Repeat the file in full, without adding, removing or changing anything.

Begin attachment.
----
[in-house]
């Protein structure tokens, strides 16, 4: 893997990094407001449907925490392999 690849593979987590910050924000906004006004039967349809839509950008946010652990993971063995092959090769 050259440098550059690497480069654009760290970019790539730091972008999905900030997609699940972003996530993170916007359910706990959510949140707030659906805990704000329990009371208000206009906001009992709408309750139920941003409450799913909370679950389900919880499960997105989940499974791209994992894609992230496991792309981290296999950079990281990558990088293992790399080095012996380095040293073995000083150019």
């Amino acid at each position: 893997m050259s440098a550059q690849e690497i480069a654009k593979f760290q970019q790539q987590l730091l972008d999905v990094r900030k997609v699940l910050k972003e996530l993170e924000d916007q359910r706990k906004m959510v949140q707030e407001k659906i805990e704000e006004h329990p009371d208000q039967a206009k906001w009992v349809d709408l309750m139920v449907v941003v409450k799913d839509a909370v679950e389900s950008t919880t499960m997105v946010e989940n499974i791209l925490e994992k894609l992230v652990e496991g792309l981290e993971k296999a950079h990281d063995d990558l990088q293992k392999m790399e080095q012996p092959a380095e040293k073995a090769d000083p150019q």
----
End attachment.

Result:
[in-house]
């Protein structure tokens, strides 16, 4: 893997990094407001449907925490392999 690849593979987590910050924000906004006004039967349809839509950008946010652990993971063995092959090769 050259440098550059690497480069654009760290970019790539730091972008999905900030997609699940972003996530993170916007359910706990959510949140707030659906805990704000329990009371208000206009906001009992709408309750139920941003409450799913909370679950389900919880499960997105989940499974791209994992894609992230496991792309981290296999950079990281990558990088293992790399080095012996380095040293073995000083150019």
């Amino acid at each position: 893997m050259s440098a550059q690849e690497i480069a654009k593979f760290q970019q790539q987590l730091l972008d999905v990094r900030k997609v699940l910050k972003e996530l993170e924000d916007q359910r706990k906004m959510v949140q707030e407001k659906i805990e704000e006004h329990p009371d208000q039967a206009k906001w009992v349809d709408l309750m139920v449907v941003v409450k799913d839509a909370v679950e389900s950008t919880t499960m997105v946010e989940n499974i791209l925490e994992k894609l992230v652990e496991g792309l981290e993971k296999a950079h990281d063995d990558l990088q293992k392999m790399e080095q012996p092959a380095e040293k073995a090769d000083p150019q």